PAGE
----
Archaeological studies have found evidence of asbestos being used as far back as the Stone Age to strengthen ceramic pots, but large-scale mining began at the end of the 19th century when manufacturers and builders began using asbestos for its desirable physical properties. (Full article...)
Fedorov was born in the Russian city of Orenburg. His father was a topographical engineer. The family later moved to Saint Petersburg. From the age of fifteen, he was deeply interested in the theory of polytopes, which later became his main research interest. He was a distinguished graduate of the Gorny Institute, which he joined at the age of 26. He was elected the first Director of the Institute in 1905. (Full article...)
René Just Haüy (French pronunciation: [aɥi]) FRS MWS FRSE (28 February 1743 – 3 June 1822) was a French priest and mineralogist, commonly styled the Abbé Haüy after he was made an honorary canon of Notre Dame. Due to his innovative work on crystal structure and his four-volume Traité de Minéralogie (1801), he is often referred to as the "Father of Modern Crystallography". During the French revolution he also helped to establish the metric system. (Full article...)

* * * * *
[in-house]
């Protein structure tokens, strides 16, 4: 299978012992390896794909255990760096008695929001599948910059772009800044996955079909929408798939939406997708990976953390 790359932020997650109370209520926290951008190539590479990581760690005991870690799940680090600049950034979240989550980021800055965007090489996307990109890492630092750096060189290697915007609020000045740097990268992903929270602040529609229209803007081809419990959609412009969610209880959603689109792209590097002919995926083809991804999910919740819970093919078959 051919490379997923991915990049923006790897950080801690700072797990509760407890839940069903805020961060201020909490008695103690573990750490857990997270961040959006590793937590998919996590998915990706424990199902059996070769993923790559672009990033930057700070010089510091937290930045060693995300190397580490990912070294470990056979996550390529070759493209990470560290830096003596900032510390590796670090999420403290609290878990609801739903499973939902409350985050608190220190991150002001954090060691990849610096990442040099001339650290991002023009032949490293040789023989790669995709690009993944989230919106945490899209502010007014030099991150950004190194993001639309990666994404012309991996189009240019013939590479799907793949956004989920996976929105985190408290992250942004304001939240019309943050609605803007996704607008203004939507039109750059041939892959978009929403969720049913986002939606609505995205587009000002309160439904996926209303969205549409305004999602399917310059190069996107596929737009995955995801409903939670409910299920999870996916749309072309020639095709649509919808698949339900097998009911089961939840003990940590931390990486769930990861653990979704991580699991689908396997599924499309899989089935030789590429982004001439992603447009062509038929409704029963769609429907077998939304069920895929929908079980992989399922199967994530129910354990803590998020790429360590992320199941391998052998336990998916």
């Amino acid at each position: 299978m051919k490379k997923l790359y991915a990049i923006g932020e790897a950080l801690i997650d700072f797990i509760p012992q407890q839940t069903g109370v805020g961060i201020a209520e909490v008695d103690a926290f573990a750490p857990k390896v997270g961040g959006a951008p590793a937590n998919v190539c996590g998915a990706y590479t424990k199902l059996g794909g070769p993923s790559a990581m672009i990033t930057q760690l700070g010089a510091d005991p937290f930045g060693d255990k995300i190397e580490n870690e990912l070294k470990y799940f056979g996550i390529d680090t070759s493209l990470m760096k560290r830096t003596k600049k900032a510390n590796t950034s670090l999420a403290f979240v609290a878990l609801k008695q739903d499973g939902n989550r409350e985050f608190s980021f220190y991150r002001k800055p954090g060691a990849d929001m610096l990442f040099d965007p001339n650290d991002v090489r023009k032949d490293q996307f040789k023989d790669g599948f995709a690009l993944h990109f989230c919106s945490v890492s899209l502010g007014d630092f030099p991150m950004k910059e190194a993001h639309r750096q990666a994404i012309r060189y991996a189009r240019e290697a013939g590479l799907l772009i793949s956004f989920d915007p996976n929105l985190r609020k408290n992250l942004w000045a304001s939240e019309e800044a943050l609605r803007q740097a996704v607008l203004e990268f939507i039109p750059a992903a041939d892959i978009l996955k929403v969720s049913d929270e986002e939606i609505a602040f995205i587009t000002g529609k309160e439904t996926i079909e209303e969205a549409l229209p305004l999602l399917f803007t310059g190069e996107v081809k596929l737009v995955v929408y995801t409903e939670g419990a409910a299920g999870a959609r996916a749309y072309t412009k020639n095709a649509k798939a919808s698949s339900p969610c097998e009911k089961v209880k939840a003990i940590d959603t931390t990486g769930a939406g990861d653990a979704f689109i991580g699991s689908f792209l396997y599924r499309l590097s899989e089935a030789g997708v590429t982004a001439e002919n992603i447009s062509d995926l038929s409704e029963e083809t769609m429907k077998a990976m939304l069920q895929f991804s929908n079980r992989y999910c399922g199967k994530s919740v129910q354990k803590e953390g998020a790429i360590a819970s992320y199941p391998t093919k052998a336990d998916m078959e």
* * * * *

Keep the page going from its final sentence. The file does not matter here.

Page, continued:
Native gold. Rare specimen of stout crystals growing off of a central stalk, size 3.7 x 1.1 x 0.4 cm, from Venezuela.
Aegirine, an iron-sodium clinopyroxene, is part of the inosilicate subclass.
Black andradite, an end-member of the orthosilicate garnet group.
Pink cubic halite (NaCl; halide class) crystals on a nahcolite matrix (NaHCO3; a carbonate, and mineral form of sodium bicarbonate, used as baking soda).
When minerals react, the products will sometimes assume the shape of the reagent; the product mineral is termed a pseudomorph of (or after) the reagent. Illustrated here is a pseudomorph of kaolinite after orthoclase. Here, the pseudomorph preserved the Carlsbad twinning common in orthoclase.